Brothers of the Head - interview

I wrote Don Quixote

Screenwriter Tony Grisoni has been a busy man of late. Here he shares some half-truths with Miles Fielder.

‘The danger is you mythologise,’ says British screenwriter Tony Grisoni, with reference to promoting his film Brothers of the Head. Prior to its premiere at last August’s Edinburgh International Film Festival Grisoni tells me, ‘During the making of a film you’re talking about what you’re doing. By the time the film wraps there are lies you’ve all agreed to tell. I mean,’ he coughs, ‘well established facts.’

It’s a bit unnerving, but wholly appropriate, that Grisoni admits to lying. His mock-rock-documentary includes a pack of them. It presents the ‘true’ story of the pioneers of punk, when in fact it’s an utterly ridiculous though thoroughly convincing Gothic tale of conjoined twins who become pop stars. If anything Grisoni says about the film can be believed, it started life as a novel published in 1977 by the science fiction writer Brian Aldiss. Grisoni read it around 1986 and subsequently had a meeting with Aldiss who liked the screenwriter’s treatment and said to his manager, ‘We should give Tony the option for a year, for free.’ Grisoni then spent the next 20 trying and failing to raise funding for this wildly non-commercial project, until finally he met documentarians Keith Fulton and Louis Pepe in Spain, where Terry Gilliam was trying and failing to film The Man Who Killed Don Quixote (the latter’s no lie, see Fulton and Pepe’s not-mock-doc, Lost in La Mancha). ‘They wanted to make their own film . . .’ starts Grisoni. The rest, as they say, is history (or mythology).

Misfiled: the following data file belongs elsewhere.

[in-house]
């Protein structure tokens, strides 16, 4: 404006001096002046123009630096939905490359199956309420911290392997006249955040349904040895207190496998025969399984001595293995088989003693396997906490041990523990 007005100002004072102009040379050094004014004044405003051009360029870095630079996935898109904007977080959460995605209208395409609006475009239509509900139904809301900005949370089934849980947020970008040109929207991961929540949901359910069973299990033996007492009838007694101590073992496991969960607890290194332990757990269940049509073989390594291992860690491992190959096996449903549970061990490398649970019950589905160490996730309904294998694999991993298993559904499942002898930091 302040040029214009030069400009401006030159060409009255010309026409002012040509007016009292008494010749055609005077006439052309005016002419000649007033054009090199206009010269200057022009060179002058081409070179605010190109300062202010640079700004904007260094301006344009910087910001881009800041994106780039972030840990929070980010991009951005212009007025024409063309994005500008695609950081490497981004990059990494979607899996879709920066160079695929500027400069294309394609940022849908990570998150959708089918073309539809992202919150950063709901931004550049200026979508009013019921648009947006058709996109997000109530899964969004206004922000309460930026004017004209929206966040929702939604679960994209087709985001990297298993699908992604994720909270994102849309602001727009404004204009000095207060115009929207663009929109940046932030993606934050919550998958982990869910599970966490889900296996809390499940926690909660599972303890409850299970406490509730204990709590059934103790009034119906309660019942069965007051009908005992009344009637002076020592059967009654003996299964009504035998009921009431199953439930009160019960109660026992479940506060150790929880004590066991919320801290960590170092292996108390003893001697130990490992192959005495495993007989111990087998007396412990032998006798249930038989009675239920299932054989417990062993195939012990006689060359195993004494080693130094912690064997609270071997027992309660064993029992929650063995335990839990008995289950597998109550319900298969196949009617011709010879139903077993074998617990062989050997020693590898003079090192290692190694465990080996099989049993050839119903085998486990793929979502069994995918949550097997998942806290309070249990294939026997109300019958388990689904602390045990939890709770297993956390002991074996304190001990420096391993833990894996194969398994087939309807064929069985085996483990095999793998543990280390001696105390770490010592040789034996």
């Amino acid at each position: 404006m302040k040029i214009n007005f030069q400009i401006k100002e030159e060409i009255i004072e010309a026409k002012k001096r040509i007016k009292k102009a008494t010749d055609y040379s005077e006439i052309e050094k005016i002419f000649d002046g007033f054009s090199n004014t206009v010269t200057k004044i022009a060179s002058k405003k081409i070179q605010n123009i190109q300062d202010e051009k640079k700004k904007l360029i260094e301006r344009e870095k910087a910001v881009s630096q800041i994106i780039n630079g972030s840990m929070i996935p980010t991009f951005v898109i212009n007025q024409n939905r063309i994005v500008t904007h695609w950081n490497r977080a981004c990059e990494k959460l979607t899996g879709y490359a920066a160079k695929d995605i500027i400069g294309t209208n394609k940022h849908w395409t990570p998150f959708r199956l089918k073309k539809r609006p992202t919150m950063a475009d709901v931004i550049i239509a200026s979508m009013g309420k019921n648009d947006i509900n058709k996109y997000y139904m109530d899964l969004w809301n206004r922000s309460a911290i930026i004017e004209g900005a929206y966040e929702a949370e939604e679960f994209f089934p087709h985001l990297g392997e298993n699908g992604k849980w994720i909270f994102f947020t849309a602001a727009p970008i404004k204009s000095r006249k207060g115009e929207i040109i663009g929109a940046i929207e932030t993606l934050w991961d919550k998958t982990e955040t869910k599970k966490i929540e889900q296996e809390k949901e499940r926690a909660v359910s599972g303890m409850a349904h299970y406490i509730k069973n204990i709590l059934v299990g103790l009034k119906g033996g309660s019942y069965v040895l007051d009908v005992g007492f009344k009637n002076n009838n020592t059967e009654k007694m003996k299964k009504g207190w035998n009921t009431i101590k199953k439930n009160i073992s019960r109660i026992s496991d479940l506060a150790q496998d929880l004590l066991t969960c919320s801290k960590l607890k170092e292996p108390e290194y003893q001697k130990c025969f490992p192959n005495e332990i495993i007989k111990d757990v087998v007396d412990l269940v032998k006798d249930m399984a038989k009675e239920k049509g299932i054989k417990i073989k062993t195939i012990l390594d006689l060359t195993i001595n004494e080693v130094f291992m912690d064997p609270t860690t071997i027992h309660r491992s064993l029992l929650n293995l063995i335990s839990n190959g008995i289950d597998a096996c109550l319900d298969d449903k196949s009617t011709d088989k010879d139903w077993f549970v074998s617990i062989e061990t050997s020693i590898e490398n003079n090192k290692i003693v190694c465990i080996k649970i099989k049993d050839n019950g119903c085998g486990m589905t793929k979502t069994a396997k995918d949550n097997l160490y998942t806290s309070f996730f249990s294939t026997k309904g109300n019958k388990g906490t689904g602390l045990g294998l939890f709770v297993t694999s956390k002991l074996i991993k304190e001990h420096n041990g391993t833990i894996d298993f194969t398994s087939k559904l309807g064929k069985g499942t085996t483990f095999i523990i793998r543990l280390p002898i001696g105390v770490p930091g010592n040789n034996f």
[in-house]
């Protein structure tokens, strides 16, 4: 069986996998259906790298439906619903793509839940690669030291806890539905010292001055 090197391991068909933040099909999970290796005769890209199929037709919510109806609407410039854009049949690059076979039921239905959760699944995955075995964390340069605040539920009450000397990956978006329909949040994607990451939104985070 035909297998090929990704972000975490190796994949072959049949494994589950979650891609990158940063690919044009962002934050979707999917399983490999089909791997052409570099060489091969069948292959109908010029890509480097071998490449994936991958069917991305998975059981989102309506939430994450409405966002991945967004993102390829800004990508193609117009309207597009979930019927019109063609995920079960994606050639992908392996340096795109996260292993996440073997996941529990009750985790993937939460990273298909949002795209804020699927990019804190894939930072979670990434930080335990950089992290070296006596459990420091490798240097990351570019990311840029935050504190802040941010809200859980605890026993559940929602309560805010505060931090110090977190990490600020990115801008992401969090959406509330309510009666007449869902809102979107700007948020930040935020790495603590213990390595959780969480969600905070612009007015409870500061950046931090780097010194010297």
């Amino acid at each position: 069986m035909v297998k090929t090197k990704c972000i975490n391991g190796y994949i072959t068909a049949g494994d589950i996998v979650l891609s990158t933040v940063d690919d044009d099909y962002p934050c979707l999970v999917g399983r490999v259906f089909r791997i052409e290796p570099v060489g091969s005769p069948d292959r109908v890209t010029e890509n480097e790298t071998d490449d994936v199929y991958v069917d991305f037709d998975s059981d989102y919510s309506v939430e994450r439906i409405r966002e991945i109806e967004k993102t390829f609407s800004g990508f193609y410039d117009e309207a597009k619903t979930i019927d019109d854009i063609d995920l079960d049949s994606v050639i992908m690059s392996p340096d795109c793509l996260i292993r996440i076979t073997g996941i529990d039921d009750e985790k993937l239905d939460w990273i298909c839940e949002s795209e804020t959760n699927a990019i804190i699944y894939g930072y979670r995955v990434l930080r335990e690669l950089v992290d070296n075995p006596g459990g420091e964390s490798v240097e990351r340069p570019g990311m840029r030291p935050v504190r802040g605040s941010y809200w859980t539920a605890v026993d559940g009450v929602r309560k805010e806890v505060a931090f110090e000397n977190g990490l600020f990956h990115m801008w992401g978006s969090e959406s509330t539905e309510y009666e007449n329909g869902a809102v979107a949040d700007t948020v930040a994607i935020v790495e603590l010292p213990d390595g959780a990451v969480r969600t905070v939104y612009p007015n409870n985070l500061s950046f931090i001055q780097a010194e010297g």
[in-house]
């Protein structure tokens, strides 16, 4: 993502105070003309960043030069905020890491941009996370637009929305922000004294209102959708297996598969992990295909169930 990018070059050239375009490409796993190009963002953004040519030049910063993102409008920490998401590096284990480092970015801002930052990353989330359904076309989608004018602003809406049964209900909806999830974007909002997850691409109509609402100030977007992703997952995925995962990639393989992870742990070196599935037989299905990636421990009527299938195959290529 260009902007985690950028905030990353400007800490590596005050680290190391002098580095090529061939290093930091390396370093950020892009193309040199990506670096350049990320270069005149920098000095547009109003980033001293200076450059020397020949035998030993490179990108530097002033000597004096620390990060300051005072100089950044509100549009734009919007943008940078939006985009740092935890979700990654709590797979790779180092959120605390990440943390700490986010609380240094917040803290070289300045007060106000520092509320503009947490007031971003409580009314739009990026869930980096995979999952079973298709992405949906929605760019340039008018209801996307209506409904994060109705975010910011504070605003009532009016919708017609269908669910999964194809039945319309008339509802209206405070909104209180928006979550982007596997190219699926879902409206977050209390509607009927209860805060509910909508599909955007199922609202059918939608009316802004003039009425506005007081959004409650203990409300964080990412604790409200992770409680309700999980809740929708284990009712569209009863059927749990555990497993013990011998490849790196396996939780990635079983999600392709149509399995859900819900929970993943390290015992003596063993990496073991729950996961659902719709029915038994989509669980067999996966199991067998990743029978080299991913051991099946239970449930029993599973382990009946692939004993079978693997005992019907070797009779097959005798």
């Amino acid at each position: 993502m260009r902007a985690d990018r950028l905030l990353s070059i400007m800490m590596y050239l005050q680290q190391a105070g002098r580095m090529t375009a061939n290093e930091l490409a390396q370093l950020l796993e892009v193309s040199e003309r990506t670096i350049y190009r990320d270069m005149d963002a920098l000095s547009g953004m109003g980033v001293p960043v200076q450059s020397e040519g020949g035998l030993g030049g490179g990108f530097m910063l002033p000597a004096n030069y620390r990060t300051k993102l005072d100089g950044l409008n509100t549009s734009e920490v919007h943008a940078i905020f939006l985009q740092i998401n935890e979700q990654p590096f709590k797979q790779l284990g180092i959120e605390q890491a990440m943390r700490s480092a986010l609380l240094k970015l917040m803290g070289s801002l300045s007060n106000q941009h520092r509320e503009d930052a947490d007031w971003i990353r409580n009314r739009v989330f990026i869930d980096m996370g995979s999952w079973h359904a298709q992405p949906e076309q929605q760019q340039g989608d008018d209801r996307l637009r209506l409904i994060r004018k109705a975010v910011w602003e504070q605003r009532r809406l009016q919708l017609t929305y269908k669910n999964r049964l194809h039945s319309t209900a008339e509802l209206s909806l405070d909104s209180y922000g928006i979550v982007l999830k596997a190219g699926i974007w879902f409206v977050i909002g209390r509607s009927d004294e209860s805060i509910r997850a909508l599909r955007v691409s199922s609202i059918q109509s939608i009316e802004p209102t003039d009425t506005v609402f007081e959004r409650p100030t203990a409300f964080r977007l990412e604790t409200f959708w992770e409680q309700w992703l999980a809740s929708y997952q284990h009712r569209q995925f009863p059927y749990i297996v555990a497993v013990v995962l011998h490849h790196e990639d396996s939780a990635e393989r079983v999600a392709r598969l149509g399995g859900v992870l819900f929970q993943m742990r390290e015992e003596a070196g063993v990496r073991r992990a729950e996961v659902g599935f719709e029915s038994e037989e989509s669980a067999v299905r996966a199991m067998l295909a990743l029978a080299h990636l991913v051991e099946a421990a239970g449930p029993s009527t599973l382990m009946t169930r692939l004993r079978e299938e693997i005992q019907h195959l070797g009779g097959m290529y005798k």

Grisoni’s personal mythology is he was born in post-war London and grew up in Norfolk (where the Brothers of the Head supposedly come from). He worked in various jobs in the film industry - BBC runner, Channel 4 documentary producer, production manager on music videos and films - before he started writing scripts in the 1980s. The first to be filmed was 1989’s Queen of Hearts, a comedy about Italian immigrants in London, but his screenwriting career didn’t take of for another ten years, when Terry Gilliam directed Grisoni’s adaptation of Hunter S Thompson’s Fear and Loathing in Las Vegas. That marked the beginning of a beautiful relationship. Since then, Grisoni’s developed a collaborative way of working with directors, which resulted in a field trip to Pakistan with Michael Winterbottom for the acclaimed human trafficking drama In This World.

‘The script is my job,’ Grisoni says, ‘but I’m interested in the finished film. The script will be written and re-written throughout the process, particularly in editing. Therefore, I don’t see my job as being finished until the final cut. Some films lend themselves to more involvement than others. On Brothers of the Head I was there for every day of shooting.’

Given Grisoni’s worked on all of Gilliam’s films since Fear and Loathing (Minotaur, written but never filmed, Good Omens, never filmed, Don Quixote, ditto, The Brothers Grimm, Tideland). Surely G&G are on the same collaborative wavelength? ‘You have to be on some kind of similar wavelength to work together,’ says Grisoni, ‘but also we’re not. With Tideland the screenplay was bleaker than the finished film, and the book. Terry brought a lushness and colour and romance and gentleness to the film that wasn’t there in the screenplay.’

Grisoni’s currently working with Jane Campion on the Harry Houdini romance, Death Defying Acts. Is there any likelihood of going back to Don Quixote, I ask as our interview ends. ‘The Don will be done,’ the sphinx-like Grisoni replies, ‘and I will be involved with it.’

Premonition, or more mythologising?

GFT, Glasgow; Cineworld Renfrew Street, Glasgow & Cineworld, Edinburgh from Fri 6 Oct.

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